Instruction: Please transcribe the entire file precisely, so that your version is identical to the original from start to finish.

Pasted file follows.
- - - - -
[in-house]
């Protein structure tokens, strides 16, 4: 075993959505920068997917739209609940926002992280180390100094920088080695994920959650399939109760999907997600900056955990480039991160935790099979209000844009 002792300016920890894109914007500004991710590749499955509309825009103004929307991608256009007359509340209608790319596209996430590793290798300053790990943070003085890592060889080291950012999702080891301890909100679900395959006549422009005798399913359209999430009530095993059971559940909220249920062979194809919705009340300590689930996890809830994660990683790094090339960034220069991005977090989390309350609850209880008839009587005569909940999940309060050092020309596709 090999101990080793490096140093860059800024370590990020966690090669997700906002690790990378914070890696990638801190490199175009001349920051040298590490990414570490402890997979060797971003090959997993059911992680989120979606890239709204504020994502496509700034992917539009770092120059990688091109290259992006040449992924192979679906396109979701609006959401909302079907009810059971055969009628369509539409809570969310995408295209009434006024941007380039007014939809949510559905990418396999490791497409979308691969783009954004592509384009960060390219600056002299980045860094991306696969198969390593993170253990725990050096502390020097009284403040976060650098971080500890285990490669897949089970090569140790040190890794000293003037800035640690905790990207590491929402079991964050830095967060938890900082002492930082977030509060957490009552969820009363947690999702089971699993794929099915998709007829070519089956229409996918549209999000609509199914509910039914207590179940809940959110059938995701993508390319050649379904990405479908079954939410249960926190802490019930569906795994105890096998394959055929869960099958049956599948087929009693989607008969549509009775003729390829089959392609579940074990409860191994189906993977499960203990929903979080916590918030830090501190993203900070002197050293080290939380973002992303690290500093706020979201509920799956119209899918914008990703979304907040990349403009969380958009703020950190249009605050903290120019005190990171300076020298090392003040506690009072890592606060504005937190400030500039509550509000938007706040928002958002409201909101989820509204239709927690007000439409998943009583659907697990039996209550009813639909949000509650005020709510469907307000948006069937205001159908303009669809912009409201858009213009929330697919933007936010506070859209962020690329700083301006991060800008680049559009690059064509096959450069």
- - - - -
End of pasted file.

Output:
[in-house]
């Protein structure tokens, strides 16, 4: 075993959505920068997917739209609940926002992280180390100094920088080695994920959650399939109760999907997600900056955990480039991160935790099979209000844009 002792300016920890894109914007500004991710590749499955509309825009103004929307991608256009007359509340209608790319596209996430590793290798300053790990943070003085890592060889080291950012999702080891301890909100679900395959006549422009005798399913359209999430009530095993059971559940909220249920062979194809919705009340300590689930996890809830994660990683790094090339960034220069991005977090989390309350609850209880008839009587005569909940999940309060050092020309596709 090999101990080793490096140093860059800024370590990020966690090669997700906002690790990378914070890696990638801190490199175009001349920051040298590490990414570490402890997979060797971003090959997993059911992680989120979606890239709204504020994502496509700034992917539009770092120059990688091109290259992006040449992924192979679906396109979701609006959401909302079907009810059971055969009628369509539409809570969310995408295209009434006024941007380039007014939809949510559905990418396999490791497409979308691969783009954004592509384009960060390219600056002299980045860094991306696969198969390593993170253990725990050096502390020097009284403040976060650098971080500890285990490669897949089970090569140790040190890794000293003037800035640690905790990207590491929402079991964050830095967060938890900082002492930082977030509060957490009552969820009363947690999702089971699993794929099915998709007829070519089956229409996918549209999000609509199914509910039914207590179940809940959110059938995701993508390319050649379904990405479908079954939410249960926190802490019930569906795994105890096998394959055929869960099958049956599948087929009693989607008969549509009775003729390829089959392609579940074990409860191994189906993977499960203990929903979080916590918030830090501190993203900070002197050293080290939380973002992303690290500093706020979201509920799956119209899918914008990703979304907040990349403009969380958009703020950190249009605050903290120019005190990171300076020298090392003040506690009072890592606060504005937190400030500039509550509000938007706040928002958002409201909101989820509204239709927690007000439409998943009583659907697990039996209550009813639909949000509650005020709510469907307000948006069937205001159908303009669809912009409201858009213009929330697919933007936010506070859209962020690329700083301006991060800008680049559009690059064509096959450069």